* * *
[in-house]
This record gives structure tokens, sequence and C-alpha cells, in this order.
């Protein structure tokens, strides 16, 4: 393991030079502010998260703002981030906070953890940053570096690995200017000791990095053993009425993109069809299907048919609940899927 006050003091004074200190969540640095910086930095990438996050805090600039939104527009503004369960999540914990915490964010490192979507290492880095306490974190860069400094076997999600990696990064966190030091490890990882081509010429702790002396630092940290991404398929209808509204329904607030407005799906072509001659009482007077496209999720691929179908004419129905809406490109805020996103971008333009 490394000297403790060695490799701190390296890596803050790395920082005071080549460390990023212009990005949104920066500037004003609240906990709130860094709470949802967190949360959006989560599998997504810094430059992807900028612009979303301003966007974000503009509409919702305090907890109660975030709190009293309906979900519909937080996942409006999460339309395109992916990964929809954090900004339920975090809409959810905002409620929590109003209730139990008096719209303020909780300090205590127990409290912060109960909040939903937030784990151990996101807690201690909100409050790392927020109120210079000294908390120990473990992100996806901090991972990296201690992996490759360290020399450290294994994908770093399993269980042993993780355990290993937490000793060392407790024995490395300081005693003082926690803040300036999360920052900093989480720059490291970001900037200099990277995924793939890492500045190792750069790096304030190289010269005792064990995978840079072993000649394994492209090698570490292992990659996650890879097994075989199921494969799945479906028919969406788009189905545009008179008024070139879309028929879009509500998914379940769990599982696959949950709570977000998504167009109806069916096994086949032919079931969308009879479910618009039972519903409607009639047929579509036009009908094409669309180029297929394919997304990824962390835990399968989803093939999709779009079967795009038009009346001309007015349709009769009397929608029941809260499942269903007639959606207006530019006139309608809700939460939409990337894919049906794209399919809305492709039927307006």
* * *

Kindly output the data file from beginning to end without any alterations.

[in-house]
This record gives structure tokens, sequence and C-alpha cells, in this order.
């Protein structure tokens, strides 16, 4: 393991030079502010998260703002981030906070953890940053570096690995200017000791990095053993009425993109069809299907048919609940899927 006050003091004074200190969540640095910086930095990438996050805090600039939104527009503004369960999540914990915490964010490192979507290492880095306490974190860069400094076997999600990696990064966190030091490890990882081509010429702790002396630092940290991404398929209808509204329904607030407005799906072509001659009482007077496209999720691929179908004419129905809406490109805020996103971008333009 490394000297403790060695490799701190390296890596803050790395920082005071080549460390990023212009990005949104920066500037004003609240906990709130860094709470949802967190949360959006989560599998997504810094430059992807900028612009979303301003966007974000503009509409919702305090907890109660975030709190009293309906979900519909937080996942409006999460339309395109992916990964929809954090900004339920975090809409959810905002409620929590109003209730139990008096719209303020909780300090205590127990409290912060109960909040939903937030784990151990996101807690201690909100409050790392927020109120210079000294908390120990473990992100996806901090991972990296201690992996490759360290020399450290294994994908770093399993269980042993993780355990290993937490000793060392407790024995490395300081005693003082926690803040300036999360920052900093989480720059490291970001900037200099990277995924793939890492500045190792750069790096304030190289010269005792064990995978840079072993000649394994492209090698570490292992990659996650890879097994075989199921494969799945479906028919969406788009189905545009008179008024070139879309028929879009509500998914379940769990599982696959949950709570977000998504167009109806069916096994086949032919079931969308009879479910618009039972519903409607009639047929579509036009009908094409669309180029297929394919997304990824962390835990399968989803093939999709779009079967795009038009009346001309007015349709009769009397929608029941809260499942269903007639959606207006530019006139309608809700939460939409990337894919049906794209399919809305492709039927307006």